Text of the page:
Culture

Here Are Some Of The Tequila Brands Keeping The Beloved Art Of Creating The Liquor Alive And Well

Tequila is perhaps the most iconic drink from Mexico (although mezcal has been making a BIG comeback for a few years now, particularly as part of urban hipster cultures). We recently reported how tech mogul Elon Musk is trying to get his controversial Teslaquila off the ground, and how Breaking Bad actors Bryan Craston and Aaron Paul are considering having their own label. That is all good if they bring money and jobs to the area of Tequila, Jalisco, where the ancient spirit is produced under Denomination of Origin. 

In the meantime, here are a few Mexican-owned tequila brands, some of which are the usual suspects (1800, Corralejo) while others are smaller but exciting brands. 

Sotol Hacienda de Chihuahua (just like tequila, but a bit different)
https://www.vinomex.com.mx/

Credit: sher_castroc/ Instagram

This tequila is housed in a legendary hacienda, as the company, Sotol, states: “The Hacienda Tabalaopa, a family jewel since it’s establishment in 1881, has historically embraced Sotol as the spirit of the region”. This premium spirit, Sotol, is a bit different to tequila as it is elaborated with a wild agavacea variety termed Dasylirion which only grows in the Chihuahuan Desert of northern Mexico. This is an example of how the industry is diversifying, encompassing other regions of Mexico.

Tequila Moderno
https://tequilamoderno.com

Credit: brandsofmexico / Instagram

This beautiful bottle contains a premium tequila developed by a young Mexican entrepreneur. This relatively new brand is socially conscious and has programs to support agave growers in Jalisco. They source their agave azul from small growers, supporting the local farming industry. It has gotten some good reviews and is bound to become a staple of hipster bars worldwide. 

Tequila San Matias
https://www.sanmatias.com/us/products/

Credit: snmatiascristal / Instagram

This casa tequilera is as traditional as it comes: it has been operating since 1886 when it was founded by Don Delfino González. However, its owners have taken good care of the brand’s image, using a contemporary brand design that looks great on any bar shelf. Their crown jewel is the San Matias Cristal, which is clear and pure, distilling the floral notes to the nose and the palette that pure blue agave brings. It is the new face of an old distillery, so it brings together the new and the classic in interesting ways.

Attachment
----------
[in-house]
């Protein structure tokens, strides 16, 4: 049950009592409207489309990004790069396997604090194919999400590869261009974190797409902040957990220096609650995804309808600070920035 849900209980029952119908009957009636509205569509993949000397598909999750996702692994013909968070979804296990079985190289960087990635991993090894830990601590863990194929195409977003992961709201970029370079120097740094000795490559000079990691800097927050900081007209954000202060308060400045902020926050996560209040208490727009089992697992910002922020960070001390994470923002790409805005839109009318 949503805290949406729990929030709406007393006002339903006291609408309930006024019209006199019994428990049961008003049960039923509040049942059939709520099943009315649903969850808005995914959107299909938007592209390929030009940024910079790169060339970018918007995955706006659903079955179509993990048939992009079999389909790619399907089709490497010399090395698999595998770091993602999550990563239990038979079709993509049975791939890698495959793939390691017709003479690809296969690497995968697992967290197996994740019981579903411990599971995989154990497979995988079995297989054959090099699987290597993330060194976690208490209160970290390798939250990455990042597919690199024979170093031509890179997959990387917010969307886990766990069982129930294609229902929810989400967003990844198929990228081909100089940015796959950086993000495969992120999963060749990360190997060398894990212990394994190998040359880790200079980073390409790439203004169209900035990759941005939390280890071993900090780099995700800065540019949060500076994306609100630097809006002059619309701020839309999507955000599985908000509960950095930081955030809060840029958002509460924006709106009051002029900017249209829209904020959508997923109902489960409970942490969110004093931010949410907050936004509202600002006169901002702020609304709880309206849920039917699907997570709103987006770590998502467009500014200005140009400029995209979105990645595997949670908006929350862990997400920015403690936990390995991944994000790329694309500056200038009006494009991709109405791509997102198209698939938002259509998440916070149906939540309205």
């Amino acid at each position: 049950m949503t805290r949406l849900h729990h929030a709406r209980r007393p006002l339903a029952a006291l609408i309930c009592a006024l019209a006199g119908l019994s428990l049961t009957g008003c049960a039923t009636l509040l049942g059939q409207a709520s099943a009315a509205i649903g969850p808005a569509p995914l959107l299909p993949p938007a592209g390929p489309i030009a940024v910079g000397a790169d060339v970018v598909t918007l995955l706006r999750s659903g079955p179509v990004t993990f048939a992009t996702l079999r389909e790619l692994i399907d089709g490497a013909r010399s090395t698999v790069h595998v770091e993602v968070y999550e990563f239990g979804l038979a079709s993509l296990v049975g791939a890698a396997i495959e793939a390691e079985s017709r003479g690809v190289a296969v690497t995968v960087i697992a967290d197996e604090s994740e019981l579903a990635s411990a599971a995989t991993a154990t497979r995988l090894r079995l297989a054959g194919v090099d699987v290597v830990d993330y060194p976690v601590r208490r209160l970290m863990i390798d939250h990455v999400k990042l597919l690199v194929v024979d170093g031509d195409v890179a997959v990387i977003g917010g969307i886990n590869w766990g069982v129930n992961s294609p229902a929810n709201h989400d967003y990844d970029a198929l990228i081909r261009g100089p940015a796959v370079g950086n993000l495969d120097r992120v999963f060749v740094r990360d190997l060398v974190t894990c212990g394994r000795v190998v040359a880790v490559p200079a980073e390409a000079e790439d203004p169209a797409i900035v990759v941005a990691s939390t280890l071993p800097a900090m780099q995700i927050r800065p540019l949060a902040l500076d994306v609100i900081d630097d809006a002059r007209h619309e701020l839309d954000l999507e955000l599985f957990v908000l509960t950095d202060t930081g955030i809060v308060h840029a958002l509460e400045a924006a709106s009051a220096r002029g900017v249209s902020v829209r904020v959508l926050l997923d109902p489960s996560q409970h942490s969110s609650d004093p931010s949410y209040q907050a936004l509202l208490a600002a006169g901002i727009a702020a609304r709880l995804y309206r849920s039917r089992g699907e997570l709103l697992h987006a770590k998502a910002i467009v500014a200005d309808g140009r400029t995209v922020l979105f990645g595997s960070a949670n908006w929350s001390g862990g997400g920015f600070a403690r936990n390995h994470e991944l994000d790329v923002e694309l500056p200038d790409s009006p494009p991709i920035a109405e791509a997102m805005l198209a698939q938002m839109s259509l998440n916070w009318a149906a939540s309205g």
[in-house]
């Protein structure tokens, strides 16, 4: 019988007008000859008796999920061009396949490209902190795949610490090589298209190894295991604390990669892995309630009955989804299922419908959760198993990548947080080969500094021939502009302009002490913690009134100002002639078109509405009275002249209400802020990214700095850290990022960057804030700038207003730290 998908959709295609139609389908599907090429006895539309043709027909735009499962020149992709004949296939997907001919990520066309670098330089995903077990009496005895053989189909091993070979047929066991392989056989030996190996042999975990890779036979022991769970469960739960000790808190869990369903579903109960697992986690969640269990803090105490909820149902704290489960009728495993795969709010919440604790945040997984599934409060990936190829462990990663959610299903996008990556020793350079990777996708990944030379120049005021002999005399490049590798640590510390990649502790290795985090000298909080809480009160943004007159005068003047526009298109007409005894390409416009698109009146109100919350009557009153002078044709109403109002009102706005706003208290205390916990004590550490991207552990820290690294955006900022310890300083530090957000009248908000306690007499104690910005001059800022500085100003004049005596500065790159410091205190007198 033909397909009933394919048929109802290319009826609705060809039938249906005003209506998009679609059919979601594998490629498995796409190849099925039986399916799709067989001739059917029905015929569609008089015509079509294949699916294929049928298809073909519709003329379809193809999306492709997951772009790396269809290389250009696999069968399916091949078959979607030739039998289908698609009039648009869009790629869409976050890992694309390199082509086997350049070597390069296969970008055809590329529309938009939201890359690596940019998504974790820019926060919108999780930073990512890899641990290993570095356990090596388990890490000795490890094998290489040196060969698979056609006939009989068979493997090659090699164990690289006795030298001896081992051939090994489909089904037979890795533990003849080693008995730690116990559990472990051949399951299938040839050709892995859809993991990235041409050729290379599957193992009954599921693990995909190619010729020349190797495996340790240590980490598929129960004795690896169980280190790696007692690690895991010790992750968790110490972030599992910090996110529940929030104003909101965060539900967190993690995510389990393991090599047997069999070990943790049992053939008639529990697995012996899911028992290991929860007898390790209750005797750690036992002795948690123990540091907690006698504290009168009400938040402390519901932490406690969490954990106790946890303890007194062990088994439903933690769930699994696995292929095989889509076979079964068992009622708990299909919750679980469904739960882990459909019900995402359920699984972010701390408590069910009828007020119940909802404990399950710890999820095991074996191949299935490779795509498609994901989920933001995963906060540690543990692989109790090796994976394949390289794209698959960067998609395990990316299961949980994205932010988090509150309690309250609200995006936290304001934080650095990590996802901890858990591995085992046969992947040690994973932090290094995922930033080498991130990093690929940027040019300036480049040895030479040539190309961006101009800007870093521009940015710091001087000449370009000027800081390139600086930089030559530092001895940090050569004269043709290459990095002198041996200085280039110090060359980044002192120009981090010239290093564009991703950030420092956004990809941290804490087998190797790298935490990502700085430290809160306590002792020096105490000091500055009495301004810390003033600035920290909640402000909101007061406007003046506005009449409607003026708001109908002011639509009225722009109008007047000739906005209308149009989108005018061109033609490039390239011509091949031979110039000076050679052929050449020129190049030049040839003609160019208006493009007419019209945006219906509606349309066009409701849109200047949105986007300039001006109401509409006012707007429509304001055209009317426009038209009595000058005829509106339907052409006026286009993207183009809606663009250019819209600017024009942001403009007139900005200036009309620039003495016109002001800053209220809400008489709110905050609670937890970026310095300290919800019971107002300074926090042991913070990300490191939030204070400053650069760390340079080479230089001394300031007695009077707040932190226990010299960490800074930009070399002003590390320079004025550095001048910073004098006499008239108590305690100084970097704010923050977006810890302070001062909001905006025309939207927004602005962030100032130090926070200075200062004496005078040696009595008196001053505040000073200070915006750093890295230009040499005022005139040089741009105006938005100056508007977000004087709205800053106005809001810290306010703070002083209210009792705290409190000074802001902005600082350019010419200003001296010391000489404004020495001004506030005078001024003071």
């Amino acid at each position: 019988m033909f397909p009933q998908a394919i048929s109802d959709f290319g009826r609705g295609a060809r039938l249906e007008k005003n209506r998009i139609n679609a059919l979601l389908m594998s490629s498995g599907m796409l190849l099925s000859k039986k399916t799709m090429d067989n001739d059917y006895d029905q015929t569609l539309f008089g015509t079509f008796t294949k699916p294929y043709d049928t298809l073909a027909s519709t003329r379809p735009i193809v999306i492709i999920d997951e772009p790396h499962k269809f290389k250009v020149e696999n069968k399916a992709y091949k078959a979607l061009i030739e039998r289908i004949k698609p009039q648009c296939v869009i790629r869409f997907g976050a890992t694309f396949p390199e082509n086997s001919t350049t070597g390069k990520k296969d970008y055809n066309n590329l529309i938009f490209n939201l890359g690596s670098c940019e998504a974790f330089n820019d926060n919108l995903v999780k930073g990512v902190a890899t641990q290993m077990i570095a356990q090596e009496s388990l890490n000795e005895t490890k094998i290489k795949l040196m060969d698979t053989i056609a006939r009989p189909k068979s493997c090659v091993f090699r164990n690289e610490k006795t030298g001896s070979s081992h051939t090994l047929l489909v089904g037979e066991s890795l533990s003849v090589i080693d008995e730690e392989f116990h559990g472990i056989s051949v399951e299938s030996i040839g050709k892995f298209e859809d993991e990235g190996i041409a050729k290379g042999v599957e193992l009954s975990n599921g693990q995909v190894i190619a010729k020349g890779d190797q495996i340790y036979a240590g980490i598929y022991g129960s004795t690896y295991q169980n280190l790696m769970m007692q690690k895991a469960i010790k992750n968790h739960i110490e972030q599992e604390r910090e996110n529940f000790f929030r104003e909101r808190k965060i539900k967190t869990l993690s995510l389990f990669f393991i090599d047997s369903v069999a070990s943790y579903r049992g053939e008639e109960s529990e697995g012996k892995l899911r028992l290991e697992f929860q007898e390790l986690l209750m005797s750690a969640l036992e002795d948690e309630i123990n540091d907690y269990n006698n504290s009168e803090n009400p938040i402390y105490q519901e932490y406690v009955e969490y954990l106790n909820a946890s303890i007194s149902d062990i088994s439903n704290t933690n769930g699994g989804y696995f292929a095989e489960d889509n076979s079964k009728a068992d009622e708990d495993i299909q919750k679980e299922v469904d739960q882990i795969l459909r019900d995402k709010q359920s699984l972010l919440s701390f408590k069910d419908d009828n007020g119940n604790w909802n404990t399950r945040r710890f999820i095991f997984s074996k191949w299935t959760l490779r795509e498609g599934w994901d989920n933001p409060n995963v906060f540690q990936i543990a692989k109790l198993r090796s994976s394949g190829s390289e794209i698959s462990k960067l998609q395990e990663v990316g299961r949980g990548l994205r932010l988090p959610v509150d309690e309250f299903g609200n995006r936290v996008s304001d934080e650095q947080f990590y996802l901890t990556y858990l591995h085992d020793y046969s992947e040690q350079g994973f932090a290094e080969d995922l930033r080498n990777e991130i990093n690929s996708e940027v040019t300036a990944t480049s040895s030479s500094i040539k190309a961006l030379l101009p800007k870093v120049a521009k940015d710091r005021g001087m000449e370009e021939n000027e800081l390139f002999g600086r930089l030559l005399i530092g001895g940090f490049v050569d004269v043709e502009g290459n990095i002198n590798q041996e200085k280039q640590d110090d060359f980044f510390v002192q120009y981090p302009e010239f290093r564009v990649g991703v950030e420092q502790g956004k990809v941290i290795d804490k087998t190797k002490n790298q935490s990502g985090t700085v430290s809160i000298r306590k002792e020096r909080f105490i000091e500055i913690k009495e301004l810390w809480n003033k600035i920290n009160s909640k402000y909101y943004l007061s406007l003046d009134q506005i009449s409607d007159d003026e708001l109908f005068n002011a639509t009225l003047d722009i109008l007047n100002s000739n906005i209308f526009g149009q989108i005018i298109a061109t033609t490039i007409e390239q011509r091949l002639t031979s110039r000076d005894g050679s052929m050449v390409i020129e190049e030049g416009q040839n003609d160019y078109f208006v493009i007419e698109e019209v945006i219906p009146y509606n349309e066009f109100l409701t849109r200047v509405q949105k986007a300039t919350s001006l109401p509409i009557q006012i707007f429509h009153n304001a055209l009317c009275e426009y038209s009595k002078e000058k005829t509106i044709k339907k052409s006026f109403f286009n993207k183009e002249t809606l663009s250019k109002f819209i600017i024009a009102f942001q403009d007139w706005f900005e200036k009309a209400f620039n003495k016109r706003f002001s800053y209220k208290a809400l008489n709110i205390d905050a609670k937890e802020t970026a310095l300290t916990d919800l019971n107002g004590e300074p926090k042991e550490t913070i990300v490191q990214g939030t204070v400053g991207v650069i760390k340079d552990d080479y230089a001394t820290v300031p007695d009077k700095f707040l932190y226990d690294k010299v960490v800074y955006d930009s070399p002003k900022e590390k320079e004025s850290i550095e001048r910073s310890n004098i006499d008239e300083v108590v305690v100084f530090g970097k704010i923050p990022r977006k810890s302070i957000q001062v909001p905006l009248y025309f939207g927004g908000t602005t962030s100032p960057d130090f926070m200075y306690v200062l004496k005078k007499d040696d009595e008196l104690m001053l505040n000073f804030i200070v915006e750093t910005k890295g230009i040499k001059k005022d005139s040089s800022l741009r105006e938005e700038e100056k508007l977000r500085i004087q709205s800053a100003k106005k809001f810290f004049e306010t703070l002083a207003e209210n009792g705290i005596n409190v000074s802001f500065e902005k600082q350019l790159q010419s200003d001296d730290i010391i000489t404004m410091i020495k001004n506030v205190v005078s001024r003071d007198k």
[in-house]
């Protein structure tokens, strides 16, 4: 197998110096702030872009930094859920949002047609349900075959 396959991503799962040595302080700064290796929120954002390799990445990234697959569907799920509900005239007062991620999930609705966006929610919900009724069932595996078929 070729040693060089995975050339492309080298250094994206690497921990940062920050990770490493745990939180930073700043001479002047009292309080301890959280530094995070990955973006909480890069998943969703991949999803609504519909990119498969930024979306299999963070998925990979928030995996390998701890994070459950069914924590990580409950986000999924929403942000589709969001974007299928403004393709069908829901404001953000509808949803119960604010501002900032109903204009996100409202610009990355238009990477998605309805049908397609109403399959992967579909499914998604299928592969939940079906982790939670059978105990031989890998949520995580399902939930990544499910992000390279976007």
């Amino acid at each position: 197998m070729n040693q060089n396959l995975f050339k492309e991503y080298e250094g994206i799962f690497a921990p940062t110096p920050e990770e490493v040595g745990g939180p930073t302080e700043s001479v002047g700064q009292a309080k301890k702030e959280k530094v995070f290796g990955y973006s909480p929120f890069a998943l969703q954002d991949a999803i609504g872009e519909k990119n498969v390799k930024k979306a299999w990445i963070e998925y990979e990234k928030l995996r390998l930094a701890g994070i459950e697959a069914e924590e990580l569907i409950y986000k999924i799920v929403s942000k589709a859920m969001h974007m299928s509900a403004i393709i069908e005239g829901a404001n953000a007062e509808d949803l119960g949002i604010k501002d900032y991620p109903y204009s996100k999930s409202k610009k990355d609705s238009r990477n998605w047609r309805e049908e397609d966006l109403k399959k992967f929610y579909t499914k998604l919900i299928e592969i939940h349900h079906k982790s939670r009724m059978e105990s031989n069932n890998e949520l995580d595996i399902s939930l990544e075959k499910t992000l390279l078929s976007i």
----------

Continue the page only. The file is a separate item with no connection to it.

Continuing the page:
Tequila Pueblo Viejo
https://www.tequilapuebloviejo.com/us/home.html

Credit: puebloviejomx / Instagram

One of the most traditional brands around (we can totally picture Jorge Negrete or Pedro Infante drinking straight from the bottle while delivering a serenata). This tequila is also the brainchild of Don Delfino González, who during the period that preceded the Mexican Revolution found the perfect conditions for growing agave azul and producing tequila in the Los Altos region of Jalisco. The red soil fields here are rich in iron and other minerals, which provides the perfect nourishment for the agave plants. 

Tequila La Malinche
http://tequilalamalinche.com/intro_eng/

Credit: tequilamalinche / Instagram

This tequila is manufactured by Tequilas del Señor, a house that has more than seven decades of expertise. It is named after the indigenous woman, La Malinche, that according to the legend served as a translator for the conquistadores. For those who enjoy a clear taste, La Malinche is a good option. To the nose, it provides intense notes of baked agave with hints of mint and citrus. It is silky in the mouth with pleasant herbal notes and lovely acidity. It is great to drink by itself… perhaps after a few carnitas tacos. 

Tequila Espinoza
http://tequilaespinoza.com/?lang=en

Credit: mecomunicacion / Instagram

Just look at this bottle! It would be envied by the most delicate whiskeys on the planet. The reposado (which basically means “rested”, as it has matured in oak barrels for years) variety has a smokey and deep flavor. This house is owned by Armando Orozco Espinoza, a young tequila master that comes from a long tradition of experts. The mantra of this house: ” passion, tradition, braveness, attitude, maturity, and youth.” Bound to become one of the classics. 

Tequila Don Sueños
http://donsuenos.com/

Credit: doncheposboca / Instagram